zztopcityhalltixThose sharp dressed Z Z Top dudes moseyed on down to Newcastle City Hall on 23rd November 1983 to give us a taste of real Texan boogie. The beards were long yet carefully groomed (respect :) ), the stetsons were big and grand with the widest brims you had ever seen, and the relentless boogie was ….. well it was relentless. They rocked, they boogied, the City Hall shook, and they rocked and boogied some more.
Z Z Top had just released their eighth studio album, “Eliminator”, and they were hot and on the toppest of top forms. “Eliminator” sold 10,000,000 copies and remains their most successful album. The car from the cover of the album roared onto the stage at the end of the concert. Just perfect.
Wow is the only word for it.
zztopprogSetlist was something like this: Got Me Under Pressure; I Got the Six; Waitin’ for the Bus; Francine; Sharp Dressed Man; Ten Foot Pole; TV Dinners; Manic Mechanic; A Fool for Your Stockings; Dust My Broom; Pearl Necklace; Cheap Sunglasses; Beer Drinkers and Hell Raisers; Just Got Paid; Arrested for Driving While Blind; Party on the Patio; Tube Snake Boogie; Jailhouse Rock; La Grange; Tush. I took the set list from a published setlist for the “Eliminator” tour. Surely they must have played “Gimme All Your Lovin'”?
Z Z Top were, and are, Billy Gibbons, Frank Beard (the one without the beard) and Dusty Hill. Support came from Australian band Wendy and the Rocketts.
Three days to go ….

Local heroes: Brass Alley & Lucas Tyson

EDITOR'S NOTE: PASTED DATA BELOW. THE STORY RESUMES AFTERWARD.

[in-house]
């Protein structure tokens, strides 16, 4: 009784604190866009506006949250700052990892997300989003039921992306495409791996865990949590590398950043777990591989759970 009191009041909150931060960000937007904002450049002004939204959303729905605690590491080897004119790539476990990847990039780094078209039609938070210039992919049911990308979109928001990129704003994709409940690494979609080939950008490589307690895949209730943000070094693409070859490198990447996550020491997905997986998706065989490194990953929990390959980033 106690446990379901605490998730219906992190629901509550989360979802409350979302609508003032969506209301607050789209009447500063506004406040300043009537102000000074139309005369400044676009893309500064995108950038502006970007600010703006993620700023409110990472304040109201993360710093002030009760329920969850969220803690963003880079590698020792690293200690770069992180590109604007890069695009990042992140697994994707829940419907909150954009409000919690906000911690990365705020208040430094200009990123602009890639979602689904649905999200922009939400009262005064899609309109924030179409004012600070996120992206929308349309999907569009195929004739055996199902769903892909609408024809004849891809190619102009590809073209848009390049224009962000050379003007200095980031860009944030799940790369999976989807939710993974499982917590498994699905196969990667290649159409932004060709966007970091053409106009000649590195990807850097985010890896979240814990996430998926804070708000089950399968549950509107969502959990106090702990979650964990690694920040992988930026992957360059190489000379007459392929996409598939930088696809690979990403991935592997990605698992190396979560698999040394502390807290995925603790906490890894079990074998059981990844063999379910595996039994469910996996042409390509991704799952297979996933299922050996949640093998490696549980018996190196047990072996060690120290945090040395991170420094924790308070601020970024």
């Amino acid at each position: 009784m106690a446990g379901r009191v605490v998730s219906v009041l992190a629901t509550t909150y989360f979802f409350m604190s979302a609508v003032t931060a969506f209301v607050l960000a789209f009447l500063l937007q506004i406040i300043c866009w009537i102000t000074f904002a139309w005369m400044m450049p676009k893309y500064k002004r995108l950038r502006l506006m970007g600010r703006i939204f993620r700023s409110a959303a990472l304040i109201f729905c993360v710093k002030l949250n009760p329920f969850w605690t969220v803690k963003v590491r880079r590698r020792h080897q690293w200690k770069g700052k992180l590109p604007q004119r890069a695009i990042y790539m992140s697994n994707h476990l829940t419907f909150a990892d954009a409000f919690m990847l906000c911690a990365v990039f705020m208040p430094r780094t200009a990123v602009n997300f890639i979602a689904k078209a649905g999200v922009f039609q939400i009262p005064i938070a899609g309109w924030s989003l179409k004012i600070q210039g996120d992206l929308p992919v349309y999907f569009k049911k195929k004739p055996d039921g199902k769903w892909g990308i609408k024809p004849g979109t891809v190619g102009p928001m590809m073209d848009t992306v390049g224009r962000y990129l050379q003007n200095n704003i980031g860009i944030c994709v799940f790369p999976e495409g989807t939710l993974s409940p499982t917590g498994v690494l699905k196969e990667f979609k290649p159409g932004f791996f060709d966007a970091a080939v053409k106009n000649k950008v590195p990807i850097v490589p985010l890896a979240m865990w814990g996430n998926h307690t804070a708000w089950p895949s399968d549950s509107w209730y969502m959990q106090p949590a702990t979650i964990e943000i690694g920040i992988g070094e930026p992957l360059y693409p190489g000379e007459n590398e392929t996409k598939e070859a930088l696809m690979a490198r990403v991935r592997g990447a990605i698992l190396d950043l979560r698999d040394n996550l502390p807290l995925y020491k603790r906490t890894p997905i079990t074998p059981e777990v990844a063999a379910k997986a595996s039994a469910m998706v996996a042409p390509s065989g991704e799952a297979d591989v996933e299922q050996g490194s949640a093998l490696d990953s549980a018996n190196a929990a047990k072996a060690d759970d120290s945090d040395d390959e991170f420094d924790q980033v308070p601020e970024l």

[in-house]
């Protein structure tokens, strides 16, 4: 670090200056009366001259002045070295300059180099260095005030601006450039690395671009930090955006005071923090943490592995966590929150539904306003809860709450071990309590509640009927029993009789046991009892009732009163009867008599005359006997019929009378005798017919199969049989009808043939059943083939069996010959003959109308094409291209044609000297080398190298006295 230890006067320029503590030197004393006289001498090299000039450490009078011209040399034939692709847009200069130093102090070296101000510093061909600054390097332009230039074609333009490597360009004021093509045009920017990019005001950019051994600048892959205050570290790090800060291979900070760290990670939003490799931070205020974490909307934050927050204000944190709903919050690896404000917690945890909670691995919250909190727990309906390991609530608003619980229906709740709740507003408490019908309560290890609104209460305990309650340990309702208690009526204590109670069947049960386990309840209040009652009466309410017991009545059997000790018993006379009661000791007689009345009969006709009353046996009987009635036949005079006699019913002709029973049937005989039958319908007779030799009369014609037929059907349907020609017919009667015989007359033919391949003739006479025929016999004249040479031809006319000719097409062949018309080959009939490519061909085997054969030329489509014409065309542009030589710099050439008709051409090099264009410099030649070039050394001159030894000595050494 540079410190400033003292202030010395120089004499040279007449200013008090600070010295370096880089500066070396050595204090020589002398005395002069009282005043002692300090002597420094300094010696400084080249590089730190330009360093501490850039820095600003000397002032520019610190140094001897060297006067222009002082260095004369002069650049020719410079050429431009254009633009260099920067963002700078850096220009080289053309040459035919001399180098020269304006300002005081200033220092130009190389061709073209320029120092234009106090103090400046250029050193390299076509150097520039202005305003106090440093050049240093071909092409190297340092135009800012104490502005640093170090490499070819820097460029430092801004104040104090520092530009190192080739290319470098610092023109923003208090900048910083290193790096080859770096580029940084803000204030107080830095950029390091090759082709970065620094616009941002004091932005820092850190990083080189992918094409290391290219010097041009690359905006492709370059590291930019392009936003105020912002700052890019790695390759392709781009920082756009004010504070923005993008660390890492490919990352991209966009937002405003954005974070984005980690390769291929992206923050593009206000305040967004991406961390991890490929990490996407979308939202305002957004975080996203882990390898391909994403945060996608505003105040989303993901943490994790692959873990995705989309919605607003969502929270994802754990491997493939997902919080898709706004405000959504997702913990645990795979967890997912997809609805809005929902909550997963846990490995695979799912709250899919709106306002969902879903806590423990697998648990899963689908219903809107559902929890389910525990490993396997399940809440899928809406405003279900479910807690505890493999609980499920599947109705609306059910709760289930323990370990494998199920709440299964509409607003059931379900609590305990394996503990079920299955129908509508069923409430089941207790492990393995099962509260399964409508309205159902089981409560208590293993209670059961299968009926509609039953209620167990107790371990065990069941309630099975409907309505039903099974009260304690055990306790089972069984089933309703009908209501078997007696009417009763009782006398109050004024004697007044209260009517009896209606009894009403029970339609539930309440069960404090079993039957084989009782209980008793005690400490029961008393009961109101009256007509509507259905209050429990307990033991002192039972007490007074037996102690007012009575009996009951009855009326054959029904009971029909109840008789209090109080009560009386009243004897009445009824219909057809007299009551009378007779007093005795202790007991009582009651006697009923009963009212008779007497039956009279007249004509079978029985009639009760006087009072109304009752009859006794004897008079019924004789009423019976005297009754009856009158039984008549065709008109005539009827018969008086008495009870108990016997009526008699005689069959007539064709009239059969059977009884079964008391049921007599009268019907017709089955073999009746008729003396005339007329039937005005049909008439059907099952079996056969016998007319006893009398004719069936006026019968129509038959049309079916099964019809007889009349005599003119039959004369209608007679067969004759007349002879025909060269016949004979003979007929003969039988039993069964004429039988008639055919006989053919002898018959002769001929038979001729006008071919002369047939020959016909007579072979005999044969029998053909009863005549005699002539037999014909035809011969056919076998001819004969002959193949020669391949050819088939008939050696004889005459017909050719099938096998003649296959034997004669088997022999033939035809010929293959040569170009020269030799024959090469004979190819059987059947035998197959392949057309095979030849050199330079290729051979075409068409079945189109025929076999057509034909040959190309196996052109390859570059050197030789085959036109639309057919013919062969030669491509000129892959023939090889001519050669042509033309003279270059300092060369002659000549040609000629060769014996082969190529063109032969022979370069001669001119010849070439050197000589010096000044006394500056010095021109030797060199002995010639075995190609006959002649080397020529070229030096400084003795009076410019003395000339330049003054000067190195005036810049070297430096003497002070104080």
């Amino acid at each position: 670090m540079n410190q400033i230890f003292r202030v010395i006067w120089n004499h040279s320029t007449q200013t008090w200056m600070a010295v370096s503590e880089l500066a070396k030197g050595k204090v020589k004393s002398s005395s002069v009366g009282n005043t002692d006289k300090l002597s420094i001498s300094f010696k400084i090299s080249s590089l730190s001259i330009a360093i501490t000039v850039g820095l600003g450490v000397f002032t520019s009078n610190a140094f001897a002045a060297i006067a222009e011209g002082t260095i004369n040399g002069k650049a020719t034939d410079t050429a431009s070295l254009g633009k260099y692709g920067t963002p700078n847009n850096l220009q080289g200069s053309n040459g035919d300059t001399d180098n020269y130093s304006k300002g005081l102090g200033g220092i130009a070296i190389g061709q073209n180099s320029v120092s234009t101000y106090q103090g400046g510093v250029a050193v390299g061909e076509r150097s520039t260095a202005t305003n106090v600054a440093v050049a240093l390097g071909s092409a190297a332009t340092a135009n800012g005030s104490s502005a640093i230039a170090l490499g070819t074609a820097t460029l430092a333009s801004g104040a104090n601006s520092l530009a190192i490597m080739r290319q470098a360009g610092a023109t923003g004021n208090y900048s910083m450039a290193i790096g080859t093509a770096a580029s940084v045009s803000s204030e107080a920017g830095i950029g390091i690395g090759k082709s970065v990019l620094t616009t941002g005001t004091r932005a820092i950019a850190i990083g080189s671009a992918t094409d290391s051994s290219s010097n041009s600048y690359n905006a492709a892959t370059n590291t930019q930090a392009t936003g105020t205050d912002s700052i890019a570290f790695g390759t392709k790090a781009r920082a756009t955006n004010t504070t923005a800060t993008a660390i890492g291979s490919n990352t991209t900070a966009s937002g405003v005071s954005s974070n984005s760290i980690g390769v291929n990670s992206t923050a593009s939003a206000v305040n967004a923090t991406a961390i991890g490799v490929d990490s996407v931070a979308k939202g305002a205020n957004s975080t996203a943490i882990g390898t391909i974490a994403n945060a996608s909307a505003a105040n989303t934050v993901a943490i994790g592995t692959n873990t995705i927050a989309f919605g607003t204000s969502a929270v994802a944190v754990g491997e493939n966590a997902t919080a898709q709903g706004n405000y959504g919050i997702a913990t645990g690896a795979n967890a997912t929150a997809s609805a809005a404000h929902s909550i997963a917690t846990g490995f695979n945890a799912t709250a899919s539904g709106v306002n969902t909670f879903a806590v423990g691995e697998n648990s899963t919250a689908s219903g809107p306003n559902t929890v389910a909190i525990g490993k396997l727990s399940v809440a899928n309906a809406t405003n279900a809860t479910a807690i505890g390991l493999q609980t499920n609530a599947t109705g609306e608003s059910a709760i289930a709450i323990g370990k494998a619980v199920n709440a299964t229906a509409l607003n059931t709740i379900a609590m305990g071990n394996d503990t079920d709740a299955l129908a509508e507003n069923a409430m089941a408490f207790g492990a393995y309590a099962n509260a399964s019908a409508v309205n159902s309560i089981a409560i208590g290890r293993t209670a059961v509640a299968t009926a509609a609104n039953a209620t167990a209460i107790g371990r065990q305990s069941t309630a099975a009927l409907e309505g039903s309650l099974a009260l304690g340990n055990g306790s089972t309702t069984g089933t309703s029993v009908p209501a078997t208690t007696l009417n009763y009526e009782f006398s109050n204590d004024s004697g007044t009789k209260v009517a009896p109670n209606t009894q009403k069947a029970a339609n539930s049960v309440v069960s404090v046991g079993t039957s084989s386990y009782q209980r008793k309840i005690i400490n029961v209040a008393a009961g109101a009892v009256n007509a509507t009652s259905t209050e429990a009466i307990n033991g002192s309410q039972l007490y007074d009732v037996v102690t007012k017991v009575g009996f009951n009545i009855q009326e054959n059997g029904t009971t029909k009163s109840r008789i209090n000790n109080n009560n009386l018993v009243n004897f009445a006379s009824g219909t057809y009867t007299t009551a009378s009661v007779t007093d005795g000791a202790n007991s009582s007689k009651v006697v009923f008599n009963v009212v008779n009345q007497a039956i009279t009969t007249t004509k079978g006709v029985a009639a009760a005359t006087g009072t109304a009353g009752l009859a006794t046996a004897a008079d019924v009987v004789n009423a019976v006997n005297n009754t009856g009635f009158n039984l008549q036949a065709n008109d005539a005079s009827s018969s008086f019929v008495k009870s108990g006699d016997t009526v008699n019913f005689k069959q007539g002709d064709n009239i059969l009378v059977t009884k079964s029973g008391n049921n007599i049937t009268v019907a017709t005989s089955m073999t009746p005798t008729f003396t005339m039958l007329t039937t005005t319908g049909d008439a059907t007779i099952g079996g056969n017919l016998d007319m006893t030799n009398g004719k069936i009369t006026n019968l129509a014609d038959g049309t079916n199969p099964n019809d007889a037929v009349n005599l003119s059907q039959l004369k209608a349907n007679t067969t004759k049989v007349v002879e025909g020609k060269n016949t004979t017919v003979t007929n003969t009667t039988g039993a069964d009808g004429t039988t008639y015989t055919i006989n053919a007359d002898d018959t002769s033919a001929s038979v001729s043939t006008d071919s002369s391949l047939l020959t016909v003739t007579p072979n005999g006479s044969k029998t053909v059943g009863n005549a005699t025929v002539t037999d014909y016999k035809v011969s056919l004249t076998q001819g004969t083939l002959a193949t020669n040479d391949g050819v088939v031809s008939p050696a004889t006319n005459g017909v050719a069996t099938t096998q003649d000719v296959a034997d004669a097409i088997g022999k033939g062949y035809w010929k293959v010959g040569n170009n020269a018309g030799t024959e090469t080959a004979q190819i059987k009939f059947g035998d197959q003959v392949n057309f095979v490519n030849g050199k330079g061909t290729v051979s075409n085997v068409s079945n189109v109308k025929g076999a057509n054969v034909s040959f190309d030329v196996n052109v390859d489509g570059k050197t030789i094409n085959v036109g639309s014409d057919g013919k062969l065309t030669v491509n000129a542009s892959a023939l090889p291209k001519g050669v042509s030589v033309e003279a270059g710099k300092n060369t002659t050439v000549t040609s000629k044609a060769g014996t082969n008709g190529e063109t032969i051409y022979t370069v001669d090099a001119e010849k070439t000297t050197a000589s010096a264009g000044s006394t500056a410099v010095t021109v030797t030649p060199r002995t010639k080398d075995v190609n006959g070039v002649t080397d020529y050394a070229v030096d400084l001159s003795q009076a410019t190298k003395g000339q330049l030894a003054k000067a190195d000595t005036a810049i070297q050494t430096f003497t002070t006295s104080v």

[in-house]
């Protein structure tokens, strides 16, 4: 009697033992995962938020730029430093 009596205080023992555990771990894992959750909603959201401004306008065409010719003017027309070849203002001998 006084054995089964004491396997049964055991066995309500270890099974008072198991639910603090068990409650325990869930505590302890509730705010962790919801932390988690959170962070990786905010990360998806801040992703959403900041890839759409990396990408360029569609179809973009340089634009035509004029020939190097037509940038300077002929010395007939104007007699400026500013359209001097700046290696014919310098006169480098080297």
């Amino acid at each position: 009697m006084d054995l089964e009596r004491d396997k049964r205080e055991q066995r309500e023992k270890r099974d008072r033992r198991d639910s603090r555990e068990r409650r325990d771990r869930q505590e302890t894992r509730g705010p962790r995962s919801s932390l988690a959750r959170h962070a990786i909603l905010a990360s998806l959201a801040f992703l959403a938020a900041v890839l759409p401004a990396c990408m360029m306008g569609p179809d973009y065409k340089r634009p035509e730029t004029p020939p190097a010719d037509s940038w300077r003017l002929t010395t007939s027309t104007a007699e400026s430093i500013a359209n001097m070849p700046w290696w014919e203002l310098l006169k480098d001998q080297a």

Local heroes: Brass Alley & Lucas Tyson
hartrockrecordI couldn’t finish my blog project without saying a few words about these two bands.
Brass Alley and Lucas Tyson (along with Beckett who I have already covered in earlier posts) were arguably the top North East bands in the early ’70s, playing in ballrooms and clubs around the region.
Brass Alley were a heavy rock band with a bluesy edge, fronted by singer Dave Ditchburn and featuring Barry Alton (guitar), Frankie Gibbon (bass), and Howard Martin (drums). They were heavily influenced by Free, and always included a few Free covers in their set. I saw them loads of times at Sunderland Locarno (Mecca), Newcastle Mayfair, in several working mens’ clubs and supporting touring acts at the City Hall. I remember that they had, for a short period, a Sunday night residency at Sunderland Top Rank. I can picture us all now, standing on the tables chanting for “The Hunter”; which was their encore at the time. The guitarist would do a great instrumental version of the “Theme from Exodus”.